You Can’t Do Account-Based Sales without Social Listening
“Flip your funnel.”
“Fish with spears instead of nets.”
“Bring your marketing and sales teams into total alignment.”
There are many descriptors attached to the account-based movement that is swirling through the marketing and sales space. Never heard of it? Here’s a quick recap: Whereas traditional demand generation requires teams to do broad-reaching campaigns, account-based sales and marketing strategies require more targeted approaches. Marketing and sales teams use their limited resources to engage the biggest accounts that are most likely to buy their products or services.
Doing so requires extensive research, and social networks are gold mines for gathering insights about accounts. Let’s take a closer look at why that is.
Why Do Reps Need to Research Your Accounts?
An account-based strategy is not built on one-size-fits-all messaging that reps copy and paste. Rather, this type of strategy hinges on a rep’s ability to do his or her homework. By learning deeply about target accounts, reps are better equipped to position their products and services at each account, and they’ll increase their chances of winning accounts.
According to Harvard Business Review, top sales performers interact with 40% fewer accounts per quarter. By prioritizing quality over quantity, top sales reps are able to build deeper knowledge of their markets, as well as their accounts. Moreover, they can tailor their interactions so that their key accounts continuously move to the next stage in the buying journey.
What Are Reps Looking for?
All right, you get it. Reps need to do research on their accounts. But what exactly do they need to know about those accounts? Here are a few of the topics they need to investigate:
1. The Market
Reps need to stay up to date on what’s happening in their market and in the markets of their target accounts. They should look for trends, insights, growth drivers, M&A activity, etc.
2. The Target Companies
It goes without saying that reps should learn everything about their target accounts. Salespeople need to dive into a company’s corporate strategy, its strengths, its weaknesses, its competitors, its org chart, its culture and values – everything a rep can think of.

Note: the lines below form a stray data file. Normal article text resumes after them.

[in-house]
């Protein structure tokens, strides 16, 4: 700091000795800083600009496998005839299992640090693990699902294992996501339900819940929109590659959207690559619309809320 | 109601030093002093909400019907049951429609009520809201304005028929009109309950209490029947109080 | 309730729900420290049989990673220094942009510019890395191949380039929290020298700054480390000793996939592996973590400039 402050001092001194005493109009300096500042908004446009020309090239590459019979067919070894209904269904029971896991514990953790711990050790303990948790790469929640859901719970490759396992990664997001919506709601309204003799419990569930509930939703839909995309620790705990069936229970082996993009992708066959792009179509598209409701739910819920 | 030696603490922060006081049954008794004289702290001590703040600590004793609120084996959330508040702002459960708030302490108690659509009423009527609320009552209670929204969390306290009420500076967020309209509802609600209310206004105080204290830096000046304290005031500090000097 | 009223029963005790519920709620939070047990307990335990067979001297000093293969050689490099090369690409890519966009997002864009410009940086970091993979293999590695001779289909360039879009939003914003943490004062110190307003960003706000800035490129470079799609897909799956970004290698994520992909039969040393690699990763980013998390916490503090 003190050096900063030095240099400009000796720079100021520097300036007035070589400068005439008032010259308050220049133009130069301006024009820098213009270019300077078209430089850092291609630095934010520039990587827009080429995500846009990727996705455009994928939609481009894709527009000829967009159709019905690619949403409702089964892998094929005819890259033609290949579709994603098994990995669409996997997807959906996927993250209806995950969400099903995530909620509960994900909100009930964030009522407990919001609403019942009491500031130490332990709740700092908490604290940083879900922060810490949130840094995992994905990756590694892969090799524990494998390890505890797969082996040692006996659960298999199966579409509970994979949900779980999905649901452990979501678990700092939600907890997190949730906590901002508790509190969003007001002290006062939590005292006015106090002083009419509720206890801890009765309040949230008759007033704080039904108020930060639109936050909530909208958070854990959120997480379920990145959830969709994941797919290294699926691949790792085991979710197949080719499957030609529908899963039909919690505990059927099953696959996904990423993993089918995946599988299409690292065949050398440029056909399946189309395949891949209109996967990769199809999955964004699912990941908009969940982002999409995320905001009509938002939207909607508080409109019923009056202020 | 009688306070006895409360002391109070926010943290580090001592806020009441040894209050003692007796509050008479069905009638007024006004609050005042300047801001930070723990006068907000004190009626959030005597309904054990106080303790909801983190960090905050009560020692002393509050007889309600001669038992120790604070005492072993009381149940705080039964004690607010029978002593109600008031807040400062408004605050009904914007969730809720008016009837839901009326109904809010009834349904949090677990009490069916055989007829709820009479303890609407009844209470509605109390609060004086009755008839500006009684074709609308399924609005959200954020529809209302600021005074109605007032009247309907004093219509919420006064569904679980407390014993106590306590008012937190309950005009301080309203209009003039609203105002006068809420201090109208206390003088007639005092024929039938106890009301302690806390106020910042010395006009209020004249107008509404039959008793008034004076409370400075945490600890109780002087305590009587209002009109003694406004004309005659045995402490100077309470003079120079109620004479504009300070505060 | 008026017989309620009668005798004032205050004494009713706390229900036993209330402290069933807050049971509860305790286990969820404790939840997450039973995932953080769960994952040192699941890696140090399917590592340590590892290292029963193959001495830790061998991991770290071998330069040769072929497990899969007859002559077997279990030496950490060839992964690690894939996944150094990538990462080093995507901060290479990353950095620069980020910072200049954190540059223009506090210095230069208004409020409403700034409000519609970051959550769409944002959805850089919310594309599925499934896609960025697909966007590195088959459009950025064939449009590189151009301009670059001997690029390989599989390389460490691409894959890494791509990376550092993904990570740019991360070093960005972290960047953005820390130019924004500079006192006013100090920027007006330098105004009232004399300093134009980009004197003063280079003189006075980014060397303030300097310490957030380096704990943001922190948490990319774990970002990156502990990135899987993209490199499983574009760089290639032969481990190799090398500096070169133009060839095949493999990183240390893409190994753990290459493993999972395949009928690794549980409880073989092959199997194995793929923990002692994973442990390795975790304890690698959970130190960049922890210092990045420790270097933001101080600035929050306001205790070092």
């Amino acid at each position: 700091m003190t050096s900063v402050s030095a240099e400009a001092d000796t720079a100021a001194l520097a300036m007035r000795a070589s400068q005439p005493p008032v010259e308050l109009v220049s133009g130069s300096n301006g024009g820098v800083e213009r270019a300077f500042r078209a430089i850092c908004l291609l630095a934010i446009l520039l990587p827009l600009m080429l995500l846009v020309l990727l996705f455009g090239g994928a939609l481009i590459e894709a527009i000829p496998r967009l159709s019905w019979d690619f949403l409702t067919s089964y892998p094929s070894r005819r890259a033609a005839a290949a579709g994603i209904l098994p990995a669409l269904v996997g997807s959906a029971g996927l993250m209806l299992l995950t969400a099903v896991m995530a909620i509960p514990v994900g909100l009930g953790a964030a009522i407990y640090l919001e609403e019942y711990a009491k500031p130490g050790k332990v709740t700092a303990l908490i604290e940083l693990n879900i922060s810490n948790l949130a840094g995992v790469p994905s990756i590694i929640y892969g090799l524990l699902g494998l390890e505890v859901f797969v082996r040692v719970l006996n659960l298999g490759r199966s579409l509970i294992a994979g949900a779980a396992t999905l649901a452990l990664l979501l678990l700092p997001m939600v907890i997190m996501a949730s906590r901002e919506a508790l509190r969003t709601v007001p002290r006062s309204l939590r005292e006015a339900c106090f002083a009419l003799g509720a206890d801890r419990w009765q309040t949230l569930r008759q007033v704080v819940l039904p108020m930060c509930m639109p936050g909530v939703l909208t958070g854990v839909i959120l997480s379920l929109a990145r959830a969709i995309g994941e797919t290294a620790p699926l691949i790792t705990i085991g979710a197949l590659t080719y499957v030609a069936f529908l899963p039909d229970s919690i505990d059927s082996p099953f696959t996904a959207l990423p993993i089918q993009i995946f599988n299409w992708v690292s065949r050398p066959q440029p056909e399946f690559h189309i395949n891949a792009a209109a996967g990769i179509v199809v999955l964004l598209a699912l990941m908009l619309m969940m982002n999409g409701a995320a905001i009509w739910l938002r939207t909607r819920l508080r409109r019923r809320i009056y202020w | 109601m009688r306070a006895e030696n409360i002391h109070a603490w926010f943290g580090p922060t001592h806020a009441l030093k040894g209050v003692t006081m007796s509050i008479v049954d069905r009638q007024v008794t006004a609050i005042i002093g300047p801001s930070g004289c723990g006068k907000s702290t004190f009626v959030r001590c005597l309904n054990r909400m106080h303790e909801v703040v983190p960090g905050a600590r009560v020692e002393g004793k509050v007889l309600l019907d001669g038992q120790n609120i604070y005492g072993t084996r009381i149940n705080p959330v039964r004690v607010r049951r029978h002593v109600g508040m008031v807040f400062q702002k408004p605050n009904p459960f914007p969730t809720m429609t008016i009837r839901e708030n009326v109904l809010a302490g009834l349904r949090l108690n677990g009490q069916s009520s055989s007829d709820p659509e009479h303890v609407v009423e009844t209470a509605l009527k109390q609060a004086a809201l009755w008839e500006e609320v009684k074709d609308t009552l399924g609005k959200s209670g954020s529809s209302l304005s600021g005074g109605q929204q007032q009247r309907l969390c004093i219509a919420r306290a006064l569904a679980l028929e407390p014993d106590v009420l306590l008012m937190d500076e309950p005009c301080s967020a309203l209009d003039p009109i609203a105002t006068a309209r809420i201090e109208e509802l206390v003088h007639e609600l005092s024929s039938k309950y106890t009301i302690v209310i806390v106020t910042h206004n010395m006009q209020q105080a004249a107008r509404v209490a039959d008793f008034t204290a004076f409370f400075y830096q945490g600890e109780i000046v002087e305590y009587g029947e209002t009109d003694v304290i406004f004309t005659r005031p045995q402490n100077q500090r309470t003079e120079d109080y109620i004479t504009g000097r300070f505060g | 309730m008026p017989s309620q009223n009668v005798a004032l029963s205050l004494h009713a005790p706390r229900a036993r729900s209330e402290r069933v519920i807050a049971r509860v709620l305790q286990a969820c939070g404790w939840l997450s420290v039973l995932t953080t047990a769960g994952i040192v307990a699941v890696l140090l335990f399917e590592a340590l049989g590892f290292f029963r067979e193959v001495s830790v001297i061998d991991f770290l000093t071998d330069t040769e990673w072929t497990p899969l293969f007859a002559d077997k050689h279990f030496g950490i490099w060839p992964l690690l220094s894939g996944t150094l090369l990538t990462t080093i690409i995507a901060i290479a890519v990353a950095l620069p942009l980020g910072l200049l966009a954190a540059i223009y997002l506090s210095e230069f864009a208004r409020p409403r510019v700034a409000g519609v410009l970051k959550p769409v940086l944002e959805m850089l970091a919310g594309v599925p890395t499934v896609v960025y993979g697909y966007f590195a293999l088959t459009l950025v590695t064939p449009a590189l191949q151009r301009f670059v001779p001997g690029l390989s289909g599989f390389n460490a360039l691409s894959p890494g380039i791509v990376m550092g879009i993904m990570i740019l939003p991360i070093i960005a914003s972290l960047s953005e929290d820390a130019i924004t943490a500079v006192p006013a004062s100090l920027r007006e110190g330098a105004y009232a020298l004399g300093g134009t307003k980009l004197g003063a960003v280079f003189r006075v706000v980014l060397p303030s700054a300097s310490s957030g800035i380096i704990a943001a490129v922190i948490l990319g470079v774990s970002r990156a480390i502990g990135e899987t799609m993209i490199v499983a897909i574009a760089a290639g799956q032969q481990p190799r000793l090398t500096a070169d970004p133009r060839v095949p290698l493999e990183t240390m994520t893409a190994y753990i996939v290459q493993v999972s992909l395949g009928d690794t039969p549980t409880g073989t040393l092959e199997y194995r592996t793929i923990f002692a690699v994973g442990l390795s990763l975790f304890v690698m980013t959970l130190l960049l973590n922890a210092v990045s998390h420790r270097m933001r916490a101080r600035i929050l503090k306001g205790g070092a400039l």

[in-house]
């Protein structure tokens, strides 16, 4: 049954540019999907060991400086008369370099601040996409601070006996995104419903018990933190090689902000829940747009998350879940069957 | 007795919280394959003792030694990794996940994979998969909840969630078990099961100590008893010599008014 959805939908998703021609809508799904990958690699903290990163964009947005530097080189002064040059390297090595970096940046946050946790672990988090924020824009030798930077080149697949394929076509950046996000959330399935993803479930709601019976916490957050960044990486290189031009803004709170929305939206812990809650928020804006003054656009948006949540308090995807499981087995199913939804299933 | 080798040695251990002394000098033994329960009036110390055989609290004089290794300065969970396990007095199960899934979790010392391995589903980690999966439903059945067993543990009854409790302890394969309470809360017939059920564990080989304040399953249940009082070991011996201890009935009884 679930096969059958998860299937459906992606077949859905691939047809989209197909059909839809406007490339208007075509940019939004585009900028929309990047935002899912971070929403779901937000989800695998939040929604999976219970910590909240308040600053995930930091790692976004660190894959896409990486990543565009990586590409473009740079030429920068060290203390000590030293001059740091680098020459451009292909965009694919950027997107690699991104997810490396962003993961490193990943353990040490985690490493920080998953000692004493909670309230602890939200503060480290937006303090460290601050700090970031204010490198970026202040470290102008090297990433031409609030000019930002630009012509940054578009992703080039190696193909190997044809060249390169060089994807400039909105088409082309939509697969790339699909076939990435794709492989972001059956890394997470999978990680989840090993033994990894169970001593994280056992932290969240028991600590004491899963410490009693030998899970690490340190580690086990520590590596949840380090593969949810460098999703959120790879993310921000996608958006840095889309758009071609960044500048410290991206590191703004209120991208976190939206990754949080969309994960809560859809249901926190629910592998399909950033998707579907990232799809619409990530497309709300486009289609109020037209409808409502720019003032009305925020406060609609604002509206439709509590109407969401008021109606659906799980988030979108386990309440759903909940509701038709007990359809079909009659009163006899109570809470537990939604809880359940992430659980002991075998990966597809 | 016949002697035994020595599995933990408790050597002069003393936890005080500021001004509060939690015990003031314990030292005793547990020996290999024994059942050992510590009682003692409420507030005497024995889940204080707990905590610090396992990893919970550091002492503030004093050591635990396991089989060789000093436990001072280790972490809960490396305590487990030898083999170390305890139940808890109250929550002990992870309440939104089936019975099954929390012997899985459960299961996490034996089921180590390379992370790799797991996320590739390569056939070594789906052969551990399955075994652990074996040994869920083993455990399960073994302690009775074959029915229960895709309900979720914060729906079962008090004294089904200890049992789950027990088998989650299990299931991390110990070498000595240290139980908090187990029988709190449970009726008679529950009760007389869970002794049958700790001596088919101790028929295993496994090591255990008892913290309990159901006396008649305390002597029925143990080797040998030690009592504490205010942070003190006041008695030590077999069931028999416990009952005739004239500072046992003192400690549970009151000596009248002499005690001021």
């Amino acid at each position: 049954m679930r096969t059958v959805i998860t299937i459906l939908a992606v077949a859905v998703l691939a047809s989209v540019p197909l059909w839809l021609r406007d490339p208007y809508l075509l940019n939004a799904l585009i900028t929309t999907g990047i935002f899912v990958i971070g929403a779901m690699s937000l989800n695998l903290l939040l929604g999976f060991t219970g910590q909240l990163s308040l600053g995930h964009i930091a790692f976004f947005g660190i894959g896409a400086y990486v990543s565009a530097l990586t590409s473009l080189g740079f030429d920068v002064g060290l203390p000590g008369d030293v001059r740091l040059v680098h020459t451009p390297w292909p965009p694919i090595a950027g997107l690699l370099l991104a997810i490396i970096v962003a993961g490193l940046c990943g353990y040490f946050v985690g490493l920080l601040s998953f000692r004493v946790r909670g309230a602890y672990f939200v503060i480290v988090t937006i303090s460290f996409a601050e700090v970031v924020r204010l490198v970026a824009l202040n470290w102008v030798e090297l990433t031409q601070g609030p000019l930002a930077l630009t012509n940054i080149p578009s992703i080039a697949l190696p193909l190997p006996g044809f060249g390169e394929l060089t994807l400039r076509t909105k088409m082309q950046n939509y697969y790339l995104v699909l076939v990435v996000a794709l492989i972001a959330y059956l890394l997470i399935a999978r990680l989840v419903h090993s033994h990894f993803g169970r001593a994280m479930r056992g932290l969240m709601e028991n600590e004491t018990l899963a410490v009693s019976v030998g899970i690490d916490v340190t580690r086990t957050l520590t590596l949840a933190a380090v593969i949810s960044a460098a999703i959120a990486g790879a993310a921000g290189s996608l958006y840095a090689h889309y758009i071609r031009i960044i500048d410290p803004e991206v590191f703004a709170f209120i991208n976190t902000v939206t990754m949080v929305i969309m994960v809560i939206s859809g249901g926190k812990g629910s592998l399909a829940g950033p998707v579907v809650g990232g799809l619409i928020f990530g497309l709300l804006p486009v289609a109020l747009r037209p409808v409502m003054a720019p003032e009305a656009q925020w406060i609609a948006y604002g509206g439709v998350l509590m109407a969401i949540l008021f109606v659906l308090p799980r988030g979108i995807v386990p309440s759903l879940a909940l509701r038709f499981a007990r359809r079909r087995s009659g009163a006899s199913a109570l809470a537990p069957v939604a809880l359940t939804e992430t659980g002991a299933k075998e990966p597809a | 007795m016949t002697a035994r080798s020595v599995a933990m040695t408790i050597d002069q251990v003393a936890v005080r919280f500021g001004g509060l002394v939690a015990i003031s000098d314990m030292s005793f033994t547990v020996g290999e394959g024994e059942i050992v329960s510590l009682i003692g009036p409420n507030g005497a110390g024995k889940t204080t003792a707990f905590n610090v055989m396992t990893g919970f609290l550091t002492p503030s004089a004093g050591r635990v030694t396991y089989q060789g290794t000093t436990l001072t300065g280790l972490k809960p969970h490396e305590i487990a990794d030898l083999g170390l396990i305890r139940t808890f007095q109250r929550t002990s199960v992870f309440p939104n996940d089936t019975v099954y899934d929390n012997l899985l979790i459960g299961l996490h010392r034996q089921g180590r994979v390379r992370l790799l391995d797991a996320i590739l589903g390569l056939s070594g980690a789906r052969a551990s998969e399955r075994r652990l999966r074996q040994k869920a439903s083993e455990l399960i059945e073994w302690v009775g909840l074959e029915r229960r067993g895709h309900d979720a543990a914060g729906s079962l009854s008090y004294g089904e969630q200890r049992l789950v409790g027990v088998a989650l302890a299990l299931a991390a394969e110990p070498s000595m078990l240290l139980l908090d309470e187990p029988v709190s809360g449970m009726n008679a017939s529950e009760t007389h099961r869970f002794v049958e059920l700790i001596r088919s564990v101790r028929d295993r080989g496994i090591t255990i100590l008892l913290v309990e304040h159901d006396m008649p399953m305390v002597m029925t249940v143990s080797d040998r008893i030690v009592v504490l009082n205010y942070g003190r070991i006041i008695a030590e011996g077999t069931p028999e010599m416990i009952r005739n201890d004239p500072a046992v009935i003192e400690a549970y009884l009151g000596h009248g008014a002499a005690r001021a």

3. The Buying Committee at Each Target Company
How is each key contact related to the other members of the team? Who reports to whom? Who holds budget? What are each member’s priorities, biases, preferences, and styles? Where did they work in the past? What’s their past experience with a product or service like your own?
4. The Reps’ Connections to the Account
Reps should ask themselves questions, such as: Do I have any existing contacts at the company? Have I done previous deals with the company? Have my coworkers done deals with the company? How am I connected to the buying committee on social? Do I have experience working with any of their competitors?
Where Do Reps Find Insights on Social?
Okay, you have an idea of what reps should be looking for. Now, where do reps find that information? Salespeople have many resources at their disposal, but there’s nothing quite like social for gathering insight. Here are just a few places to look for information:
1. LinkedIn Recent Activity
To see someone’s recent activity while using a desktop computer, navigate to the person’s profile. Then, move your cursor to the down arrow in the top part of their profile. Finally, click on “View recent activity.”